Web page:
Automation resolves:

Human error – In order to resolve this issue, automation and robotics can replace manual liquid handling and counting operations.

Sampling errors – The more fields and cells counted, the lower the random error, but the more time required. By utilizing automated flow or imaging cytometers, thousands to millions of cells can be analyzed in a shorter amount of time, thus increasing efficiency and minimizing the random statistical error in the analysis.

Pipetting and dilution errors – These depend on the technical expertise of the operator. By employing automated pipettes or liquid handling systems, this error can be minimized.26

Material errors – Chamber error occurs due to variation between the different brands of hemacytometer, as well as variation within the same product line. This can also be resolved by using automated cytometers to increase sampling and minimize random error.

Non-uniform cell distribution – If a hemacytometer is not cleaned properly, or the cover-slip not positioned correctly, variations are generated. These can be eliminated by cytometers that do not utilize chambers such as a flow cytometer. Cell samples that are inherently clumpy will still be difficult for automation.  However, by using image cytometers, clumpy cells can be declustered using image analysis algorithms, which can improve the accuracy of cell counting.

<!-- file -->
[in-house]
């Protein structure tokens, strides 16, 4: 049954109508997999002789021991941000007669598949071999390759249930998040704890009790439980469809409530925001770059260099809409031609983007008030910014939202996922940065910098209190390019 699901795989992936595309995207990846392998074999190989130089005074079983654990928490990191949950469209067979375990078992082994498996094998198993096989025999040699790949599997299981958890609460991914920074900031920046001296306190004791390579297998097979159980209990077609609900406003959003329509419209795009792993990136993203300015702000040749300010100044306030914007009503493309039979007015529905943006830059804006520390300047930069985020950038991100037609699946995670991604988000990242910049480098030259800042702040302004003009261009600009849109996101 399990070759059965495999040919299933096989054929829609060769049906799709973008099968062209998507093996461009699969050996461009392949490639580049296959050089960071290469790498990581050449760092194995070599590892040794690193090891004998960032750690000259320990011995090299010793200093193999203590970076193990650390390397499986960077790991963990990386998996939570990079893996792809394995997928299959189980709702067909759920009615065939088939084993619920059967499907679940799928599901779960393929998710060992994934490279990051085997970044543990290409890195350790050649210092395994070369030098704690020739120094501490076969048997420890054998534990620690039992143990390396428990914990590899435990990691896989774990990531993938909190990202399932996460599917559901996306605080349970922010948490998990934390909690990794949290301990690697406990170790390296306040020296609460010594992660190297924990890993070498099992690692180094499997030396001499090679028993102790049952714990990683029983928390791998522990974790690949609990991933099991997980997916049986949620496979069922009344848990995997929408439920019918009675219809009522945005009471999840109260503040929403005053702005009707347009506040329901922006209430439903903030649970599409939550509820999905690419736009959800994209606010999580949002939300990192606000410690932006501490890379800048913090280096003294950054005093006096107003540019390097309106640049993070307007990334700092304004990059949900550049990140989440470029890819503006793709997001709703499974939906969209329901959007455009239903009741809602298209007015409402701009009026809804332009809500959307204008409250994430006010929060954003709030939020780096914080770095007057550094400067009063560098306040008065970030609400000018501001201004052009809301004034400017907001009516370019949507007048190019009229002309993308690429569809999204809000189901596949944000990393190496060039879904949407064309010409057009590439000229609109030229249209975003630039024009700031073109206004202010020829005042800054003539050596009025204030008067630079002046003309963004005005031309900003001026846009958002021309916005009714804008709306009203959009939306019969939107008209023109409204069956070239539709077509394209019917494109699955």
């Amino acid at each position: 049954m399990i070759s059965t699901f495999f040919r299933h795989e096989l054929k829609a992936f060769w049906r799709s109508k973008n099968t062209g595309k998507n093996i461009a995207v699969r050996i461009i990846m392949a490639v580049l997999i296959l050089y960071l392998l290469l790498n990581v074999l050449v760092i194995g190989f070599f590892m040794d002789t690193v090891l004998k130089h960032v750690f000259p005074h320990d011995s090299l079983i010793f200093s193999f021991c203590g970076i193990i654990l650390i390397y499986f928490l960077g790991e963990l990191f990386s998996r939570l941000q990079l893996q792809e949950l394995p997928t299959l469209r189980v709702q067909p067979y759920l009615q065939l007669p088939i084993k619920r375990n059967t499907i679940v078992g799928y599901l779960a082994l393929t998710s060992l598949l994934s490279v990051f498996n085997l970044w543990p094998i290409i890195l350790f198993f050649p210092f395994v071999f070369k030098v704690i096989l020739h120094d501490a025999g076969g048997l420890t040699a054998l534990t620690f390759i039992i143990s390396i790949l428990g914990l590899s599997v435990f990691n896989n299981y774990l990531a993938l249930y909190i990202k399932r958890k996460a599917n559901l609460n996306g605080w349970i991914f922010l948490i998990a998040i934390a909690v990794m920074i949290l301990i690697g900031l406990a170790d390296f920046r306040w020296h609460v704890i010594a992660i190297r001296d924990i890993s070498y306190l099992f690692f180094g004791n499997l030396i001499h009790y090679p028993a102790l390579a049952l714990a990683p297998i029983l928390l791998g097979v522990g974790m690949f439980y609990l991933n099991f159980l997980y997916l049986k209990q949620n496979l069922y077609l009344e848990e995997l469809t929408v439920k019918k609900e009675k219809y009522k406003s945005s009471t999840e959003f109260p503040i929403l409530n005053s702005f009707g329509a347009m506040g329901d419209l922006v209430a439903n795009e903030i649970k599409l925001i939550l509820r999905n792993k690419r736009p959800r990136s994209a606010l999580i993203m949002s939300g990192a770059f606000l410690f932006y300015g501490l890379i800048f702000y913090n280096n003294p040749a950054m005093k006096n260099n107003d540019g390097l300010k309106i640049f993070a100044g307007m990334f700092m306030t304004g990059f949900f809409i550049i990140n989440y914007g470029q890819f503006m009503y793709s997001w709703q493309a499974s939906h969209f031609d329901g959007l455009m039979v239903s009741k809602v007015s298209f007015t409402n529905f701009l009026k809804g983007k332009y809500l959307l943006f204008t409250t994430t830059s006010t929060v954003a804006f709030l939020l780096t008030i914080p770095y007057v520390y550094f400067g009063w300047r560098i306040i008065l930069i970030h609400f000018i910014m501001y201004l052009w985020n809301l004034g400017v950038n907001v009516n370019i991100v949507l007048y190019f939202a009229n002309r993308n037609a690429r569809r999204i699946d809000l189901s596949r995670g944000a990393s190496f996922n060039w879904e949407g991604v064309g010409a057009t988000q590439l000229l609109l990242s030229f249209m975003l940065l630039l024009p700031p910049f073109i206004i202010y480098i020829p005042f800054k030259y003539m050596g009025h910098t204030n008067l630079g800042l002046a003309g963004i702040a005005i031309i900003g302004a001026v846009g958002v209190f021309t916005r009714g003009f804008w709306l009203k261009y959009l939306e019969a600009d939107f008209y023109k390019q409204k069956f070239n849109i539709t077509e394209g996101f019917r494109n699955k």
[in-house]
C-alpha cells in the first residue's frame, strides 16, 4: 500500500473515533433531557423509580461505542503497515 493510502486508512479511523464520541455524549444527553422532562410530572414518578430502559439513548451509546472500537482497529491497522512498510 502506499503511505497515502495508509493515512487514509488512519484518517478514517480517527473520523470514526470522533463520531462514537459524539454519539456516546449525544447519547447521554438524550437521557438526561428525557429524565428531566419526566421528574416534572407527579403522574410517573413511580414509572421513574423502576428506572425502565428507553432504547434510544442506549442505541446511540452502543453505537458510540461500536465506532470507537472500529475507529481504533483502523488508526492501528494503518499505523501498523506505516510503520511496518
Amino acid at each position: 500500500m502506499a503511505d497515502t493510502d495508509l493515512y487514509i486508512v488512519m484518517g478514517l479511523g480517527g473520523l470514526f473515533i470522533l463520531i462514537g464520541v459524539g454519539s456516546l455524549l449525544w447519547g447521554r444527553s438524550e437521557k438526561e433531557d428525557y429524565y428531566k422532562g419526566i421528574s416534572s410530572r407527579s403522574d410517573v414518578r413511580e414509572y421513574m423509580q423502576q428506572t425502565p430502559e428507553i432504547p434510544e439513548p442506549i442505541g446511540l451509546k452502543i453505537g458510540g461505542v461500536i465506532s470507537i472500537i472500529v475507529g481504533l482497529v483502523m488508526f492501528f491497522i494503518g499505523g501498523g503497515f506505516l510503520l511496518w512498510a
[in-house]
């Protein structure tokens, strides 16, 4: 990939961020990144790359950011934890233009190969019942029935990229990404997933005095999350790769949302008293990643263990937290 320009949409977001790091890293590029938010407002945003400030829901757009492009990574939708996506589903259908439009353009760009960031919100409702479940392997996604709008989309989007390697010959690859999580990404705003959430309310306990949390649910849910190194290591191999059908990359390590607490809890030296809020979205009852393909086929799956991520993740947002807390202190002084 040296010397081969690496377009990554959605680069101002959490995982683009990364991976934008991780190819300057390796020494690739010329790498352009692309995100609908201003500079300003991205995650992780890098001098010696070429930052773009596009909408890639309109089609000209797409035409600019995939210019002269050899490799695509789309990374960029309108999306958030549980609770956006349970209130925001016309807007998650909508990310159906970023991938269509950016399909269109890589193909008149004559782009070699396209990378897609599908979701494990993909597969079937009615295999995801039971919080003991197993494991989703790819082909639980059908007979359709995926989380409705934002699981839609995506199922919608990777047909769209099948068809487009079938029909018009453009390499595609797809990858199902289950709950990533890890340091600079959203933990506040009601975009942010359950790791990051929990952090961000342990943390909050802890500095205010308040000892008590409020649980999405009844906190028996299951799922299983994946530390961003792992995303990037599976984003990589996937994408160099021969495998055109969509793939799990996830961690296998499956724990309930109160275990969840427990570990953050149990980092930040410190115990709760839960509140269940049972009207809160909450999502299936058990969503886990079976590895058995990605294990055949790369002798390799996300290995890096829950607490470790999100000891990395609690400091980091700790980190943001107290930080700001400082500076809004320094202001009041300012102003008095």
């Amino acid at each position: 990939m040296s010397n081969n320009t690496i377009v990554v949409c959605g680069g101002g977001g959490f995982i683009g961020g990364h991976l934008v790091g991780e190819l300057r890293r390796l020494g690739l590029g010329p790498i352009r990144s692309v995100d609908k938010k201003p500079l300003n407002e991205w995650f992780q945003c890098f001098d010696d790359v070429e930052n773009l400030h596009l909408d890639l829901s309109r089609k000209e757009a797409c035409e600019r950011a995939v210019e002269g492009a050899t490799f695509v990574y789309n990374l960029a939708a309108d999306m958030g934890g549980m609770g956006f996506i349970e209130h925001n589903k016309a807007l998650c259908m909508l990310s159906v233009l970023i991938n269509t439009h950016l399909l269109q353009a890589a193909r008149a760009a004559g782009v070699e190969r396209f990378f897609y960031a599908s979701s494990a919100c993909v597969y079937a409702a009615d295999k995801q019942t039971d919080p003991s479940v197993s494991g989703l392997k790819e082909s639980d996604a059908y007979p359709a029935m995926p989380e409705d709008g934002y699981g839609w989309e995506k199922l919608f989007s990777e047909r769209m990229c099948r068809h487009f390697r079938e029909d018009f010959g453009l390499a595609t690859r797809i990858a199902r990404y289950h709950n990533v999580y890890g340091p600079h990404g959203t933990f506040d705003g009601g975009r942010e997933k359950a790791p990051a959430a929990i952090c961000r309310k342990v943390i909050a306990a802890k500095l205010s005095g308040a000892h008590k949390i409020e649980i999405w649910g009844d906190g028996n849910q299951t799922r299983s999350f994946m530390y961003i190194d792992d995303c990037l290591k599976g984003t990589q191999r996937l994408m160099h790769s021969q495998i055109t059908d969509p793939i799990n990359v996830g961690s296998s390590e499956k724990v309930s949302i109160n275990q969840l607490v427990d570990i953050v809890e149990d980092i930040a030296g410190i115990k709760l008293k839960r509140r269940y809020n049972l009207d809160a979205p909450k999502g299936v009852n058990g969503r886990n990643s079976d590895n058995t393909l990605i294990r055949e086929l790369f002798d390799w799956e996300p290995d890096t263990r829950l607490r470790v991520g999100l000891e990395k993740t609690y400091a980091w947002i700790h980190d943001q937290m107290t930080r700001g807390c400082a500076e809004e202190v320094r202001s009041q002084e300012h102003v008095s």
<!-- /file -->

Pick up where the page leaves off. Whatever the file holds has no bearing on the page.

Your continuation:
The hemacytometer has been an essential tool in the field of biomedical research for hundreds of years, and it took many iterations to develop the device that researchers use today, yet it remains subject to many unavoidable sources of error. The use of modern automation has largely eliminated many of these sources of error, increasing the accuracy and efficiency of cell counting today.